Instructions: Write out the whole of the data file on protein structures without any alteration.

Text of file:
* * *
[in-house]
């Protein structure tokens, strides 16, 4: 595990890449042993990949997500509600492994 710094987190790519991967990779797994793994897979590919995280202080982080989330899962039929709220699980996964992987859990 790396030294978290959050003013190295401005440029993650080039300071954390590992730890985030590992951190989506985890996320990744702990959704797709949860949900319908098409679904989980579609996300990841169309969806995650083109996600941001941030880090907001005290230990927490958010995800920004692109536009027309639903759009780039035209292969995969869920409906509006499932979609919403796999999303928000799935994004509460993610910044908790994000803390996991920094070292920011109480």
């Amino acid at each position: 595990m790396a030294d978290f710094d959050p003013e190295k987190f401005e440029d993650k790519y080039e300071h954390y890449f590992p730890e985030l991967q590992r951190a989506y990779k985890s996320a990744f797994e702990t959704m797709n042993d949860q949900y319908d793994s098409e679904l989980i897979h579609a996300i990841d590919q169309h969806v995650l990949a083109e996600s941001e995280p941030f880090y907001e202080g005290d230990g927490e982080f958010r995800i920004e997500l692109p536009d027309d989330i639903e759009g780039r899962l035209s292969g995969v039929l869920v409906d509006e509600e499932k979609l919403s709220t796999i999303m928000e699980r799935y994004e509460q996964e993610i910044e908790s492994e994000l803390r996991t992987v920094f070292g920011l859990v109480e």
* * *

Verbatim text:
[in-house]
């Protein structure tokens, strides 16, 4: 595990890449042993990949997500509600492994 710094987190790519991967990779797994793994897979590919995280202080982080989330899962039929709220699980996964992987859990 790396030294978290959050003013190295401005440029993650080039300071954390590992730890985030590992951190989506985890996320990744702990959704797709949860949900319908098409679904989980579609996300990841169309969806995650083109996600941001941030880090907001005290230990927490958010995800920004692109536009027309639903759009780039035209292969995969869920409906509006499932979609919403796999999303928000799935994004509460993610910044908790994000803390996991920094070292920011109480």
């Amino acid at each position: 595990m790396a030294d978290f710094d959050p003013e190295k987190f401005e440029d993650k790519y080039e300071h954390y890449f590992p730890e985030l991967q590992r951190a989506y990779k985890s996320a990744f797994e702990t959704m797709n042993d949860q949900y319908d793994s098409e679904l989980i897979h579609a996300i990841d590919q169309h969806v995650l990949a083109e996600s941001e995280p941030f880090y907001e202080g005290d230990g927490e982080f958010r995800i920004e997500l692109p536009d027309d989330i639903e759009g780039r899962l035209s292969g995969v039929l869920v409906d509006e509600e499932k979609l919403s709220t796999i999303m928000e699980r799935y994004e509460q996964e993610i910044e908790s492994e994000l803390r996991t992987v920094f070292g920011l859990v109480e």